Although there is an intimate and tragic love story at its heart, Aida is set against the exotic background of the Egypt of the Pharaohs, and is full of patriotic, nationalistic sentiments, as the Egyptian army prepare to go to war to fight off a revolt by the Ethiopians. It's a perfect subject, in other words, for Verdi, and it was undoubtedly the nature of the storyline, much more than any commission for the new opera house in Cairo (which he repeatedly refused) or the grand occasion of the opening of the Suez Canal, that encouraged him to return to opera composition in 1871, and he would return in style with a magnificent work.
Considering its origins and its setting - whether it was composed for a grand occasion or not - Verdi's Aida is appropriately stately in its expressions of nationalistic pride and identity, with extravagant marches, battle hymns, ceremonial processions and dances. There's no point in doing Aida in a minimalist style, as Robert Wilson has done in the past (although it's certainly interesting to see something different attempted) - this is an opera that just calls out for a grand scale production. If you haven't got a stage the size of the Arena di Verona, and a director like Franco Zeffirelli to fill it, the nearest grand, traditionally staged Aida you are going to find is this Sonja Frisell production - now over twenty years old - for the Metropolitan Opera in New York.
It's a big production in every respect - and yes, I include the size of the singers in this - with towering temples, the stage filled with chorus, troops, dancers and well-tanned, bare-chested slaves, even horses and chariots, all arranged in grand ceremonial processions and formations. It's unfortunately a little too static - an impressive spectacle even if it is a little bit kitsch, but not much thought has been put into the interaction between the main players. They just walk on in most cases, sing their part, and walk back off again. But, this is what you expect of an Aida production - particularly a traditional one at the Met - and really, you'd feel somewhat short-changed if it didn't have all the other bells and whistles (and trumpets).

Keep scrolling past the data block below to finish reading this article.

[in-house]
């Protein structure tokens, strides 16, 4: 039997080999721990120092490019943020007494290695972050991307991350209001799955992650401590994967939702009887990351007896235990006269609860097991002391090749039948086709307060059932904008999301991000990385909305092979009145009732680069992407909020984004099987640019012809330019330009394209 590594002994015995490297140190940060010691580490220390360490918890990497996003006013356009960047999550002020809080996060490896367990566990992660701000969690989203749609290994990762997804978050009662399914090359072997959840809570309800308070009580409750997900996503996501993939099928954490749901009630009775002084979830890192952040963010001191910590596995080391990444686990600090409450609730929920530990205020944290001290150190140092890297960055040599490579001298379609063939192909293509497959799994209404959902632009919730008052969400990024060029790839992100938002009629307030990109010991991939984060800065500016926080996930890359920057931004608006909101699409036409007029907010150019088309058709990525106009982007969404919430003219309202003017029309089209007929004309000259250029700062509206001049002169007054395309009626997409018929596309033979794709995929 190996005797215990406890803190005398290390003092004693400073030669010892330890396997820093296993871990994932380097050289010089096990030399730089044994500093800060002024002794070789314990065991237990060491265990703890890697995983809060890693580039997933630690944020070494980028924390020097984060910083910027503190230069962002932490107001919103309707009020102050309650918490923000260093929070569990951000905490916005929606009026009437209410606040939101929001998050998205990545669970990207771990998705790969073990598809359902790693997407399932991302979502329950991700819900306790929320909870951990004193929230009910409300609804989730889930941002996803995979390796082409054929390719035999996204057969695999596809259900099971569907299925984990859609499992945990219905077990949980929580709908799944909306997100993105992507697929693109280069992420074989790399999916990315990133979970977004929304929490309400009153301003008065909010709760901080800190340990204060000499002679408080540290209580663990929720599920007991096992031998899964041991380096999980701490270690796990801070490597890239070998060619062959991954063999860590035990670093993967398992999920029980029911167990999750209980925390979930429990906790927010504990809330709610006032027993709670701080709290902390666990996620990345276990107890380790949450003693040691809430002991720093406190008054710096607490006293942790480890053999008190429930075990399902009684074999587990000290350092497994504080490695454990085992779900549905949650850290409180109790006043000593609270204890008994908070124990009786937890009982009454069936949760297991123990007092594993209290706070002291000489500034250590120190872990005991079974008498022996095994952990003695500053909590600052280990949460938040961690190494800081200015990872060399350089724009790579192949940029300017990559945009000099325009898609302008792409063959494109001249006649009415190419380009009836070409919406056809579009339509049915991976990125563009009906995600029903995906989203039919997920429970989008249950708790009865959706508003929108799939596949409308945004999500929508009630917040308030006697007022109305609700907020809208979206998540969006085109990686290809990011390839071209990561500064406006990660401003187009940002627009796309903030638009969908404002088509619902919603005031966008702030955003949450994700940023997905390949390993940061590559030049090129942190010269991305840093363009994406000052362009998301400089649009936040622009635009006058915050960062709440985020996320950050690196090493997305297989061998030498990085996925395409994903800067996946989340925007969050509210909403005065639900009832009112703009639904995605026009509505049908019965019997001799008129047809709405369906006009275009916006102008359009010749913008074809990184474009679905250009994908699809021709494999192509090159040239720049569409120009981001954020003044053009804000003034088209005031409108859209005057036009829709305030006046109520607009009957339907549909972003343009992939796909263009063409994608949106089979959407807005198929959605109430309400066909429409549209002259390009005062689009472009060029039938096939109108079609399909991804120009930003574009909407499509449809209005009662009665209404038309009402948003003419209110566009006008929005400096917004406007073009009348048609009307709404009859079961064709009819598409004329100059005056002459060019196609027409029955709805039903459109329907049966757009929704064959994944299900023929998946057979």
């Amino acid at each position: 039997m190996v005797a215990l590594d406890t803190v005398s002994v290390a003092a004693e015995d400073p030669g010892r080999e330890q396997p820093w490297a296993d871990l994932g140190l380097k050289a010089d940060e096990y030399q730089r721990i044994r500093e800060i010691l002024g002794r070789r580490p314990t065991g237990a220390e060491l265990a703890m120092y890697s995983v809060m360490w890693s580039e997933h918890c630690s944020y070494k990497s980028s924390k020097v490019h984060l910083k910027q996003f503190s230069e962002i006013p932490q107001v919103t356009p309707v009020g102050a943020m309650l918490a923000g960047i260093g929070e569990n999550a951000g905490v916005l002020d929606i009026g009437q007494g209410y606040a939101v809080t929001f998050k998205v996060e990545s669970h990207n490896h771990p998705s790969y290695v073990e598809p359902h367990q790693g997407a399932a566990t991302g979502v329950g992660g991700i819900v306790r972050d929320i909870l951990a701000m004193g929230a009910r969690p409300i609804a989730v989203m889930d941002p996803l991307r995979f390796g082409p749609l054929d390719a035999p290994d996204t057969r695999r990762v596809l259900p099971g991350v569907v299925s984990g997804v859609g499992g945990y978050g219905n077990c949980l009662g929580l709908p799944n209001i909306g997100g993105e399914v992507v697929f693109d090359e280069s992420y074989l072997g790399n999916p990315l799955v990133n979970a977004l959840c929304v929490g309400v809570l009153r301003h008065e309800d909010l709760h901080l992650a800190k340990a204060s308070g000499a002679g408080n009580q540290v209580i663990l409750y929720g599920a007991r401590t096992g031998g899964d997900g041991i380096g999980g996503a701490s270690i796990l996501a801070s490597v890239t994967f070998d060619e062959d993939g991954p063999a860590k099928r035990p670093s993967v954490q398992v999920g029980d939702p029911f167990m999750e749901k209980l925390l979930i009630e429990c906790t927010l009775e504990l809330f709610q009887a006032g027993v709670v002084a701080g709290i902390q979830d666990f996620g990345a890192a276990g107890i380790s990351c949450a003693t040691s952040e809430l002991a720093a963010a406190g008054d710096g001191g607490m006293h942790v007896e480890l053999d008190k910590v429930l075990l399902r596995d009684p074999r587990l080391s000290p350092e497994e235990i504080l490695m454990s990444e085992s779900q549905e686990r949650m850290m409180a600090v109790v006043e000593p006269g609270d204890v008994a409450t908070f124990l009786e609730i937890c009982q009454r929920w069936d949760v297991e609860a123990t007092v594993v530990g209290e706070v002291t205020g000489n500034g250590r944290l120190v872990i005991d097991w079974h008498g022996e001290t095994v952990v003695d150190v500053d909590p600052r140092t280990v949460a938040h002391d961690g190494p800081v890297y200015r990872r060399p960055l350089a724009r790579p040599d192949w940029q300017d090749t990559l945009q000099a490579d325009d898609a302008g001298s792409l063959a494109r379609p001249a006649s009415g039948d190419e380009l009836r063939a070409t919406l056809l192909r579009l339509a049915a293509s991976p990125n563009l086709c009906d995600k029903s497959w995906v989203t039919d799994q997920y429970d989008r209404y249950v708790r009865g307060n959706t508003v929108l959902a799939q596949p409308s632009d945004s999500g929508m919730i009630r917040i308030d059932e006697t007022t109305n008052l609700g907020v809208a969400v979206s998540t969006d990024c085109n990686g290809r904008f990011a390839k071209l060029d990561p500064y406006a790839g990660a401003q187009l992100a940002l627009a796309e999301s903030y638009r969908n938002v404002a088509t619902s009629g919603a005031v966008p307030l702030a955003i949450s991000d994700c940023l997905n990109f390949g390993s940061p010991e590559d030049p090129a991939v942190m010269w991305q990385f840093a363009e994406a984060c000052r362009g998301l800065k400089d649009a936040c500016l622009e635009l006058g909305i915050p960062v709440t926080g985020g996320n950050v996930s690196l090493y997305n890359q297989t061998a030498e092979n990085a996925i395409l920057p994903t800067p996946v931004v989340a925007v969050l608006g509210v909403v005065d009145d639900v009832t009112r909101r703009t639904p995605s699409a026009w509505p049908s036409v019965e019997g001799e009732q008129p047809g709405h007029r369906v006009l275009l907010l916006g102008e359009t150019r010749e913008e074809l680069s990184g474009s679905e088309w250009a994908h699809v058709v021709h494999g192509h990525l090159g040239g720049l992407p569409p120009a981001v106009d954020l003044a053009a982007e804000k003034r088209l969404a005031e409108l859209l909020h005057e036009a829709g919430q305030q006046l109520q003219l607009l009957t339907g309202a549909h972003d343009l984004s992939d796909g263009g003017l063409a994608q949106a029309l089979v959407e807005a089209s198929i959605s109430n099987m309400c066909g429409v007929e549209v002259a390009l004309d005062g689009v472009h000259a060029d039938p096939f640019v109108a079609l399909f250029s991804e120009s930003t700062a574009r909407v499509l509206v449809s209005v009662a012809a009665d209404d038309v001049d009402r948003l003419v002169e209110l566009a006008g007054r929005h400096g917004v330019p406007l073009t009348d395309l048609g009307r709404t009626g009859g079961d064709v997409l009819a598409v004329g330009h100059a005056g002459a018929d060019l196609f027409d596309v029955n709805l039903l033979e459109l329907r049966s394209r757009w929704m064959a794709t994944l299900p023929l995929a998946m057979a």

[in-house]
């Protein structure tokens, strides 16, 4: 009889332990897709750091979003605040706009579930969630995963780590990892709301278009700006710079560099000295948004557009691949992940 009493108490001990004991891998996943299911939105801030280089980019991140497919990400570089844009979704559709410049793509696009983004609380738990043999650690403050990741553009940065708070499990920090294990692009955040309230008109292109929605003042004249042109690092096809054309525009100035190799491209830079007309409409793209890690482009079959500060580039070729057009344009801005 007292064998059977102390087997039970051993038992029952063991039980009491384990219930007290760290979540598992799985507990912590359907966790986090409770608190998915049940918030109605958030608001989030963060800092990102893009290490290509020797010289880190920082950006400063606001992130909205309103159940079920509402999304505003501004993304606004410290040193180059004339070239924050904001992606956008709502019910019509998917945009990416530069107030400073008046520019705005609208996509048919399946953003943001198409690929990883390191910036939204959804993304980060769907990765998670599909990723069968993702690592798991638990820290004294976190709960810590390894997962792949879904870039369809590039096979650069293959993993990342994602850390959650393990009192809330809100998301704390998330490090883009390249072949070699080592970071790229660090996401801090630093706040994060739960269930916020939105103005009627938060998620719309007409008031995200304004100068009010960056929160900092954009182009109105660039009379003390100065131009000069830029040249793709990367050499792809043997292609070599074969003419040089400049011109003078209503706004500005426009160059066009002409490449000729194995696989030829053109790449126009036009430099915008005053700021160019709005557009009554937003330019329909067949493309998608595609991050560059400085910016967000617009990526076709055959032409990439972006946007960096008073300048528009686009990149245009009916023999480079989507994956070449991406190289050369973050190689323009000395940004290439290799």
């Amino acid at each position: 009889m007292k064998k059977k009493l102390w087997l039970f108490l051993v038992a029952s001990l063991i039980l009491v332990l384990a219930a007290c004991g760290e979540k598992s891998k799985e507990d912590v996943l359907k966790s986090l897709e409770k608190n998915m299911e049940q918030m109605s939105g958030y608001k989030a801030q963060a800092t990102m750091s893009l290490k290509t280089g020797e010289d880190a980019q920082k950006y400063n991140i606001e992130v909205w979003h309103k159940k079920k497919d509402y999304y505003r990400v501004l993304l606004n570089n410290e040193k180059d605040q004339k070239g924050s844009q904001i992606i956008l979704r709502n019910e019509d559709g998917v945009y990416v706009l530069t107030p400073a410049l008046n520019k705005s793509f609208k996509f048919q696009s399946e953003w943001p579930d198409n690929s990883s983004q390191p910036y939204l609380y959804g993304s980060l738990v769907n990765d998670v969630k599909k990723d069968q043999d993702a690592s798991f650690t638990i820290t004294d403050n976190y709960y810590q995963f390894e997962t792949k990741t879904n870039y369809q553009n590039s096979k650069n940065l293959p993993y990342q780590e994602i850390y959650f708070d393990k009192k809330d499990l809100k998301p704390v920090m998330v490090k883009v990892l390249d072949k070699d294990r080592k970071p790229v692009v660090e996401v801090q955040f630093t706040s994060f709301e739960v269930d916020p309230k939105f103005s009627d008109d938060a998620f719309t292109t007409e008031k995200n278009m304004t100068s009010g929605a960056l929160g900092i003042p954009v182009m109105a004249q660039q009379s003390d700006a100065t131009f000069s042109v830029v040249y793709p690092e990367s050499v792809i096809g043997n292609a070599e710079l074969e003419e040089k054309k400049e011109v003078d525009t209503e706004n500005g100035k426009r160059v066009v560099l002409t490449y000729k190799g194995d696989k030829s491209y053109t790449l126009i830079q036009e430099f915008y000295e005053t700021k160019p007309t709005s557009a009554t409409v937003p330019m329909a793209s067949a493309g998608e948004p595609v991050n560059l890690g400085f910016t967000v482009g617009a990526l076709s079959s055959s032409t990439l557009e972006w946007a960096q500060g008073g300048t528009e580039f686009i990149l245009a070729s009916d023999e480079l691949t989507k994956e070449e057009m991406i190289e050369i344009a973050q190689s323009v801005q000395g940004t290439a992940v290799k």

You won't feel short-changed by the singers here either. Johan Botha is one of the finest tenors in the world, a great Wagnerian heldentenor, which serves him in good stead for this particular Verdi opera. I don't know about his acting ability - there's not much required here of Ramadès - but he has an ability to fill his roles with life, principally through the wonderful warmth of tone of his voice. Violeta Urmana is the Verdian soprano of choice at the moment, and she is fine singing the role of Aida, if again there are not any real acting demands placed on her. Dolora Zajick is an experienced Amneris and sings the role well, but does unfortunately look constipated when singing (sorry, but she does). The final duet notwithstanding, Act IV of Aida belongs to Amneris however, Verdi giving her character real depth and human passion, and Dolora Zajick launches into it with relish, making perhaps the strongest impression on the whole production, which is a little lacking in energy elsewhere.
Recorded live for worldwide broadcast in 2009 for the Met's Live in HD programme, the production looks fantastic in High Definition, is colourful and well-lit. The audio mixes are in PCM Stereo and DTS HD-Master Audio 5.1 and, allowing for one or two minor sound issues with the live mix which is a little bit echoing in places, they both sound fine, the surround in particular dispersing the choral singing well. Extras on the BD include edited-down interviews (I'd have been happy to listen to much more of this) conducted by Renée Fleming with the cast and extras.